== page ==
I’m always reading books on writing and storytelling. In fact, I read three this week. One of them was Save the Cat by the late Blake Snyder. This post isn’t a review per se of that book, but more some mental ramblings on issues it raised.
First an observation about the nature of “advice” books and the possible career of sceenwriter. Mr. Snyder was (he unfortunately died suddenly recently) a noted screenwriter, having sold over a dozen major spec scripts, at least two for over a million dollars each. He worked on roughly 100 screenplays in some capacity. Yet, only two of these have even been made into movies.
Eeek gads! If this is success as a screenwriter it has to be creatively bankrupt. Unlike novels, screenplays aren’t a medium themselves. In fact, I find them boring as shit. They’re just a weird but essential initial sketch of a film. Now don’t think I consider them unimportant. A production can easily ruin a great script, but it’s exceedingly rare to take a bad one and make a good movie out of it. They’re certainly the single most important element of any film. Great screenwriters add immeasurably to a film. Look at the different between Empire Strikes Back and Phantom Menace. Personally I think it was Lawrence Kasdan or some other writer who was NOT George Lucas.
In any case, having almost none of your creative work see the light of day has to be depressing. I’m also guessing that in recent years Mr. Snyder made more money selling his books/lectures/advice ABOUT writing screenplays than in actually writing the things. Hehe.
Cover of Wedding Crashers
But that was what I intended to write about. Save the Cat is essentially a book about making your story (screenplay) correspond fairly rigidly to the classic Hollywood three act structure. It even goes so far as to break (every) film into roughly a dozen beats and assign exact page numbers in which they should occur. For example: “theme stated” (page 5) or “catalyst” (page 12). All of this can be found on his website.
Now there is some real merit to this structure and it’s certainly very useful and entertaining to be able to breakdown movies like this. In fact, if you want a giggle go to this page where you will find a breakdown of the guilty-pleasure comedy The Wedding Crashers. It’s highly amusing to see a film this silly (but admittedly funny) stripped down to include a Hegelian thesis/antithesis/synthesis dialectic. And I do admit if you are trying to write and sell high concept comedies in today’s marketing executive driven world, this whole formula has to be the way to go.
But I wonder how useful it is to try and fit EVERY story into this exact mould. You could say actually that Save the Cat represents a thesis: yes all movies should follow this fixed structure. The antithesis of course is that interesting ones, the example he uses is Memento, should not. Now Mr. Snyder’s conclusion is literally “Fuck Momento!” (actual quote from the book). But I think that Christopher Nolan is laughing to the bank — just not on that film! — he had to remake it using dreams inside of memory loss.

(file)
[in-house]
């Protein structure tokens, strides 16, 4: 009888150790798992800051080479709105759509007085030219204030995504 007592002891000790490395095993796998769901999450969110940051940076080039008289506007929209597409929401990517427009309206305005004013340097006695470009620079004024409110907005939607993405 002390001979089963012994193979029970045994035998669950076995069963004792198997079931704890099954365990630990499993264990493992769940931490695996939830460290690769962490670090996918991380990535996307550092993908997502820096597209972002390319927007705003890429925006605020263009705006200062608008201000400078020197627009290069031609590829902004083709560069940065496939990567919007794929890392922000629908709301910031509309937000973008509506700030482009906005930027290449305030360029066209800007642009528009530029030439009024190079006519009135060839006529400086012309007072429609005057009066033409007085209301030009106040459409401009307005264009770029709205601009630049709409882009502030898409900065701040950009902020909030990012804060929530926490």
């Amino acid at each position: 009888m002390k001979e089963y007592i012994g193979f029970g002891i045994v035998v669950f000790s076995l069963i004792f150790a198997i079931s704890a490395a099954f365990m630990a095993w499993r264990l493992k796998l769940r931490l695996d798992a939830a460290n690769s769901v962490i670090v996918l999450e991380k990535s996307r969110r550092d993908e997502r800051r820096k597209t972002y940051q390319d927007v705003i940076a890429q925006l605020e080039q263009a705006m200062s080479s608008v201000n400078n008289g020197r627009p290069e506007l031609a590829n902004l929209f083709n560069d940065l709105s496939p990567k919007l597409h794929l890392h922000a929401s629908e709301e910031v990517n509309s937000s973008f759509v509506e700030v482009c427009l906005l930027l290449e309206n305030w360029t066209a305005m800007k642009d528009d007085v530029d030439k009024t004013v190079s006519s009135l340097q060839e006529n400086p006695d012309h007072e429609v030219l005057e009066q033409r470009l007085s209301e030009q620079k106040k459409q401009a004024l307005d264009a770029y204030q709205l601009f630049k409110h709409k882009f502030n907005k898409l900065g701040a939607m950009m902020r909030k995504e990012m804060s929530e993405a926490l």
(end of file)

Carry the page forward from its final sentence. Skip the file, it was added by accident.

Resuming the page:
I myself am thinking that a synthesis is in order. A new universe blending both perspectives. The classic structure does encapsulate A LOT of solid lessons about audience expectations for story telling. Perhaps one should use it more as a toolbox or set of guidelines.
This is specifically relevant in my new novel, Untimed. It does to a large extent follow the classic structure (although certain not with such rigid page number demarkations). But there are questions. I have two ideas in the book that could be considered thesis and antithesis, but their advocates are far more muddled than formula would require. Do I restructure and state each in a more obvious way? Likewise, as is typical with me, my ending does not neatly wrap up all questions, villians, and the like. There is climax, but it’s messy. I like ambiguity, and I have gone to great length to construct a world order sufficiently complex that not all mystery is to be solved in one book. Doing so leads to the standard Hollywood sequel problem, where the followups are just more of the same but missing the best part: the discovery inherent in beginnings. If you haven’t answered all the questions, there is still more to learn.
But a squeaky voice in the back of my head wonders: do I need a more Hollywood ending?
Food for thought.
For other posts on writing, click here.
Or find out about my novels:
The Darkening Dream and Untimed.